The Straight Story
There is no such thing as 'normal' - as a wise madwoman/ philosopher on a bus said the other day, "Normal is a setting on a wash cycle". As someone living in what is known as 'the gay mecca' of the world, I have come to understand 'how the other half lives', in a way I had never been able to before.
Which makes me sympathize greatly with a high-profile signature campaign being staged in India, aiming to get rid of Article 377 of the Indian Penal Code that considers sodomy (and, in effect, homosexuality) a crime. But, while I agree that a law that criminalizes homosexuality is misplaced and wrong, the gay community are not the only victims of India's middle-class morality - we all suffer from it.
Anyone who has lived in New Delhi for even a few months knows that women do not have it easy there. Venturing out alone after dark is an absolute no-no in India's (rape) capital, and sexual crimes - be it eve-teasing or actual rape - take place in broad daylight. Added to this are the jeering stares young couples often get. PDA is not taken lightly in Delhi - at best, you can get away with a crowd of at least 20 people staring at you if you so much as hug a member of the opposite sex. Young couples often resort to cuddling beneath overgrown trees in parks, or furtively holding hands in restaurants. Anything more, and you come across as a "loose character".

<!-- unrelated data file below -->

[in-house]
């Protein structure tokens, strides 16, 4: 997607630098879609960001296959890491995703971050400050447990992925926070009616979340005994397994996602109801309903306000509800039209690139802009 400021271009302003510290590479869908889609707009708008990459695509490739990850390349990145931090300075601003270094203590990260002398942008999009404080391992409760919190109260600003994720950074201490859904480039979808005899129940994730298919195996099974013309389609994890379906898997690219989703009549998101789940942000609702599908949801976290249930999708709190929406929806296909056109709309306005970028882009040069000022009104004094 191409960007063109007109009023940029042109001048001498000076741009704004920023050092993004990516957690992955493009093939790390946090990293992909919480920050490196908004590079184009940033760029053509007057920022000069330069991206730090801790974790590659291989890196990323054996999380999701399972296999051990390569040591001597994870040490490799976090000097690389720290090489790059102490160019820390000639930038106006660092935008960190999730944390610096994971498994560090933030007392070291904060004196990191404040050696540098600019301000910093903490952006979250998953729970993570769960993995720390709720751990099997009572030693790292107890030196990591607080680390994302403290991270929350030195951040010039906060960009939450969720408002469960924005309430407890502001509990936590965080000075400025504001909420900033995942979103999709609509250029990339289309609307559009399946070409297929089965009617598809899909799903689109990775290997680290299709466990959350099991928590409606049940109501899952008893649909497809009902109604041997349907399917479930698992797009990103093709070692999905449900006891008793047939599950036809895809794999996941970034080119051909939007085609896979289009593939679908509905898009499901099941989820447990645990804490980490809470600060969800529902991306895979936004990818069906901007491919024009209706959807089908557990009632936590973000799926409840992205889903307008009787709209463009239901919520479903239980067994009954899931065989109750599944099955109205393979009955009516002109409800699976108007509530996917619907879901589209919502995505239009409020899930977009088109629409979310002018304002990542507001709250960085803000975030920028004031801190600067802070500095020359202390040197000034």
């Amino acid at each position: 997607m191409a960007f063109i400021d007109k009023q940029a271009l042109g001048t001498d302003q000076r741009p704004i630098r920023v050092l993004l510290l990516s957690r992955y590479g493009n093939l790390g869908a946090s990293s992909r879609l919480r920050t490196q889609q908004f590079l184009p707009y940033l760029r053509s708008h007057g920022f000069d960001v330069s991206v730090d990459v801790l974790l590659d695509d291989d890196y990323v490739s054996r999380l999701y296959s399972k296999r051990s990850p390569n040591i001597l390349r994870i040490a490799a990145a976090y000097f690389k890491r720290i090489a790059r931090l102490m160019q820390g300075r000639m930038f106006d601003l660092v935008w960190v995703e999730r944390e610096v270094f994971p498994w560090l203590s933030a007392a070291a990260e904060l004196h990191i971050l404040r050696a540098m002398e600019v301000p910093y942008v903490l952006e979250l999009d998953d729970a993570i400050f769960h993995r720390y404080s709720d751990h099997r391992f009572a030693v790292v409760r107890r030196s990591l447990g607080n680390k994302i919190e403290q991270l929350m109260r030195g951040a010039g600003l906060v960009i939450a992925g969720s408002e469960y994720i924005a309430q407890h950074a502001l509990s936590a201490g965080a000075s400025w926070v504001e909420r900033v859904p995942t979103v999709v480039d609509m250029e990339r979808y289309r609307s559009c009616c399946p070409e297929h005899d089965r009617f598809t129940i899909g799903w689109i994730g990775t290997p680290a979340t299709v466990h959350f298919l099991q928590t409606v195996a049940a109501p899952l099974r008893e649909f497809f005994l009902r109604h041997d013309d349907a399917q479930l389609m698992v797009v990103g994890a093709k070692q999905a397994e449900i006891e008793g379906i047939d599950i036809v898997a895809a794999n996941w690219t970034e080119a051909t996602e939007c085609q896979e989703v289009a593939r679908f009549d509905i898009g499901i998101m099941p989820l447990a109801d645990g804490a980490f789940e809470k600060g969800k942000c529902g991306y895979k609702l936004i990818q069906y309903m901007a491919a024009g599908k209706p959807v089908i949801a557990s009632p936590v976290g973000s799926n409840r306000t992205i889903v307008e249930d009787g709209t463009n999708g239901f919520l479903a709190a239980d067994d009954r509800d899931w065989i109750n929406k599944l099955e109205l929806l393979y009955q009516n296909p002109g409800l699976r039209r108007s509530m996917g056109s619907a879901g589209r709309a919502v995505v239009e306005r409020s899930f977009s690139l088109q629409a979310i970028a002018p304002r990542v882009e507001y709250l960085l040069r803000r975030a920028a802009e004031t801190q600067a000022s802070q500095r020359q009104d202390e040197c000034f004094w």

I also remember an occasion when a family friend was relating to us how he caught the daughter of a colleague of his holding hands with her husband on their honeymoon. He then went home and called the girl's father (his colleague) to report his daughter's 'disgusting' behavior in detail.
I would like to believe that these interfering individuals honestly think that they are benefiting someone when they take on the role of being society's moral policemen/women. But schadenfreude is intrinsic to most Indians. Its a crying shame coming from the land of the Kamasutra, the Mahabharata and the Ramayana.